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Rider Interview: Songezo Jim, MTN-Qhubeka

Just 11 years ago, Songezo Jim did not know how to ride a bike, and in a few months he and his team are hoping to make history at the Tour de France.

Growing up in South Africa, Songezo Jim had aspirations of being a soccer player, but tragedy struck. By the age of 12, he lost both his parents and was forced to move to Cape Town to live with his aunt. It was there that fate intervened.
“There’s a big race in Cape Town which is called the Cape Argus Pick ‘n Pay Cycle Tour and that day, everything closes, so you can’t go anywhere, so we just had to watch,” he said. “So I went and watched the race.”

After asking one of the other patrons about the sport, he joined a local club the very next day. “I didn’t know how to ride a bike at that point so they had to teach me,” he said. “They thought I was crazy. My family, my friends – I lost friends when I started cycling. I had to make a decision, I said ‘sorry guys, I’m stopping soccer, I’m going to do cycling’ and from there they never spoke to me”.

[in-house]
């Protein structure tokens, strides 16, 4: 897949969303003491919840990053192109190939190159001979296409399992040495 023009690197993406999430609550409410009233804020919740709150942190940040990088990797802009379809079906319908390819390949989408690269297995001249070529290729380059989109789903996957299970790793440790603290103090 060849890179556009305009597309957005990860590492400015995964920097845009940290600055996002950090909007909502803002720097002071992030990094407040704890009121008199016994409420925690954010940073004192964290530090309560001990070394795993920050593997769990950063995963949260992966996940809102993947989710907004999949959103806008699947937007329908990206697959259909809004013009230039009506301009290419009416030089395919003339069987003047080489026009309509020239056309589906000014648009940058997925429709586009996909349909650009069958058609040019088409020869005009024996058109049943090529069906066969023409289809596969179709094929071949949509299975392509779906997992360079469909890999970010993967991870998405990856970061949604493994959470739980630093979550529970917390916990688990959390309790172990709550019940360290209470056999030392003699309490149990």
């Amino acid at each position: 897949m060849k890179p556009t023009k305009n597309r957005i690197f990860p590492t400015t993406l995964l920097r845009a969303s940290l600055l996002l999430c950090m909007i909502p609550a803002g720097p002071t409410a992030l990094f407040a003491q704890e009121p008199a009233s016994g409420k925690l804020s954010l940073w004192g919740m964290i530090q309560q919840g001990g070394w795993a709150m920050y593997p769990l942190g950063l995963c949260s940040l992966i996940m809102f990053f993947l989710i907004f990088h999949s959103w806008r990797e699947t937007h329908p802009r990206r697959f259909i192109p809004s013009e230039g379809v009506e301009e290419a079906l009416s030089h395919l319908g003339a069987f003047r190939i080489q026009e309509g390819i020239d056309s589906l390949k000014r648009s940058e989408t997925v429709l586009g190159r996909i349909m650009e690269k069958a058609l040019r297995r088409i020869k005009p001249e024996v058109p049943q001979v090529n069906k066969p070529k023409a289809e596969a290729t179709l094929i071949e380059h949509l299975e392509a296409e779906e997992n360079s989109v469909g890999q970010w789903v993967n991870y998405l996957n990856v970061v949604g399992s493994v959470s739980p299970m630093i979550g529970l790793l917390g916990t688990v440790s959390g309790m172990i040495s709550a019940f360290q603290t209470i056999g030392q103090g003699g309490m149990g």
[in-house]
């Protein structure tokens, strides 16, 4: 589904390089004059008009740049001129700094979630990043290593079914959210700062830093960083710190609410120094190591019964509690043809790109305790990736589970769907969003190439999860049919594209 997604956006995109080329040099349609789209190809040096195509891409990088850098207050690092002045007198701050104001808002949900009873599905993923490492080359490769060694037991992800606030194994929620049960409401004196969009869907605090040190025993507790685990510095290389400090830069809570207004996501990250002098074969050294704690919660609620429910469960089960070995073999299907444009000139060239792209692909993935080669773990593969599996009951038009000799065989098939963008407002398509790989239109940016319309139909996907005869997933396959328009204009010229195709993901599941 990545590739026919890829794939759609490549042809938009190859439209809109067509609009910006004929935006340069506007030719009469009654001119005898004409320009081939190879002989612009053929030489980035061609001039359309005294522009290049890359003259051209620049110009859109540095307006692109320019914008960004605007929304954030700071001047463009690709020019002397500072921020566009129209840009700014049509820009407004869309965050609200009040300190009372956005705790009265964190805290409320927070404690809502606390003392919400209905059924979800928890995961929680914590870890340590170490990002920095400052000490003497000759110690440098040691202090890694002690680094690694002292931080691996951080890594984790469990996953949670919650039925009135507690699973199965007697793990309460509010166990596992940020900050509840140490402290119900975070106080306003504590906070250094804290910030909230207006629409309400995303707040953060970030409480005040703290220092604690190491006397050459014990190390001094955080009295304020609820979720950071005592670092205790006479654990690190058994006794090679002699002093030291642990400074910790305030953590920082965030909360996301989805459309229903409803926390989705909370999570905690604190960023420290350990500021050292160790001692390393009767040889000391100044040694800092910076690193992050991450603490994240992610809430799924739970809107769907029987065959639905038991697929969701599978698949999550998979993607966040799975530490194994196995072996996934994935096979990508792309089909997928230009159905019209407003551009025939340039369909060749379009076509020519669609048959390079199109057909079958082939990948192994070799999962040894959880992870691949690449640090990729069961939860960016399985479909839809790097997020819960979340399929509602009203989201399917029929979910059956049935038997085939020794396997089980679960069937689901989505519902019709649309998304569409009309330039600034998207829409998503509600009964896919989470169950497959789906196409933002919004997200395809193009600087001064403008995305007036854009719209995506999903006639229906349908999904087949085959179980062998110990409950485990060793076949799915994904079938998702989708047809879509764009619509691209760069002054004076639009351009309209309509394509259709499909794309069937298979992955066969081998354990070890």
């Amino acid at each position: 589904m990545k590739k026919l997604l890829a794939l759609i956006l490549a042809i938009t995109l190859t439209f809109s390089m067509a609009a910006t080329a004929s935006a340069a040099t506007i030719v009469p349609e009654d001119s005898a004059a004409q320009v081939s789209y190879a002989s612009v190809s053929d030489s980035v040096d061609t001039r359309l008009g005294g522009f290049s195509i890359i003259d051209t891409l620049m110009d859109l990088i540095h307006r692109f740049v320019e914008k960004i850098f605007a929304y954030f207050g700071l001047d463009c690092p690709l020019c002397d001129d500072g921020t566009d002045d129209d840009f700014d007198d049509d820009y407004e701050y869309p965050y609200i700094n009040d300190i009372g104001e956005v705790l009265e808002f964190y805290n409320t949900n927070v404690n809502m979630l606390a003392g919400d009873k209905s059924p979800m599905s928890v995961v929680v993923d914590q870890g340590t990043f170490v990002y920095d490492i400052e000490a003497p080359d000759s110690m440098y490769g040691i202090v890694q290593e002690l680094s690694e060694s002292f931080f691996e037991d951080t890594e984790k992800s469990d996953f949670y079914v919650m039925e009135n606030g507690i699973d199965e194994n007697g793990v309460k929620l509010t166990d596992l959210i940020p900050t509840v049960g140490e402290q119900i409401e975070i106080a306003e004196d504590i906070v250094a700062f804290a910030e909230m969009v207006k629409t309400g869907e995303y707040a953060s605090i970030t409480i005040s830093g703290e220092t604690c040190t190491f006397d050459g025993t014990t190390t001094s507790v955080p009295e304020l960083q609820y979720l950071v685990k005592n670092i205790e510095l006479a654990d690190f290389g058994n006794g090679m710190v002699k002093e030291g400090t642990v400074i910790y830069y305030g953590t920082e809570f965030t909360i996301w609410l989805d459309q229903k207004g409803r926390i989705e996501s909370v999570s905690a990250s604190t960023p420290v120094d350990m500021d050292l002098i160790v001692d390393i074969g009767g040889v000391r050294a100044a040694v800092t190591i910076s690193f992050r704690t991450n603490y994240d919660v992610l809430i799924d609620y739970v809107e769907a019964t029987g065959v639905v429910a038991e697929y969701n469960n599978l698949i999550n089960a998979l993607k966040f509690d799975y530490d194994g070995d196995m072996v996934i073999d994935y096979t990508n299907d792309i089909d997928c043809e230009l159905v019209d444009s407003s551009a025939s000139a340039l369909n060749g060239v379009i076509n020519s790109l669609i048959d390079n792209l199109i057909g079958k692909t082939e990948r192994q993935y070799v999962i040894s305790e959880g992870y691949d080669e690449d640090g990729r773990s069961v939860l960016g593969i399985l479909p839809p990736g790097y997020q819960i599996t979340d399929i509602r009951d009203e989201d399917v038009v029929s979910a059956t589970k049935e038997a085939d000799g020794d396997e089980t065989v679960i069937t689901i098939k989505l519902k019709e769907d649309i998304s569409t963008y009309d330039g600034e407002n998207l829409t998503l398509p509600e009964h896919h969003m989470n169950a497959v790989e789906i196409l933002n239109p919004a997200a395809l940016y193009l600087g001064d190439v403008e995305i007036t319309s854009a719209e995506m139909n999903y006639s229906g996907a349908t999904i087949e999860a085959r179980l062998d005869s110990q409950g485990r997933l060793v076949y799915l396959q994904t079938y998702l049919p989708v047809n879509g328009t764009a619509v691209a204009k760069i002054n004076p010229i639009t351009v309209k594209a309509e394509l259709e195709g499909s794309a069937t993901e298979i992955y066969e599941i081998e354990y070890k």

But the keen teenager didn’t let that stop him from pursing the sport. “When I used to go to school, I would take my kit and hide it behind the house,” he said. “When I’d come back, I’d say I’m going to play and then I’d take my kit hidden behind the house and then I’d go ride. “They saw me after a week. My Aunt saw me on the bike with a friend and I saw her and thought ‘today I’m in trouble when I get home’. When I got home, she didn’t say a word.”

Just a few years later, Songezo Jim became a professional cyclist and is now part of MTN-Qhubeka, a cycling team based in South Africa. It’s made up of more than 20 riders, with about half of them coming from various African countries. The rest are professional riders from around the world.

The new cool runnings?

There have been suggestions that the team will be going into the race as a version of Cool Runnings, a film inspired by a Jamaican bobsleigh team that had never seen snow and qualified for the winter Olympics. Sporting director, Michel Cornelisse dismissed the comparison. “If the story ends the same, then it’s good”.

“But no, we are really going in it for a green jersey.” As for Songezo Jim, he hopes the team’s debut at the Tour will inspire more Africans to take up the sport. “We’re an African team and cycling in South Africa is not all that big, so it’s good,” he said. “A lot of people get to see the Tour de France, a lot of people get to talk about it. It’s going to be so good to see that it’s going to be [broadcast] live in South Africa and people will get to see it”.

Out of the more than 20 riders on the team, only nine can be selected. That’s what Songezo Jim is now aiming to achieve come July.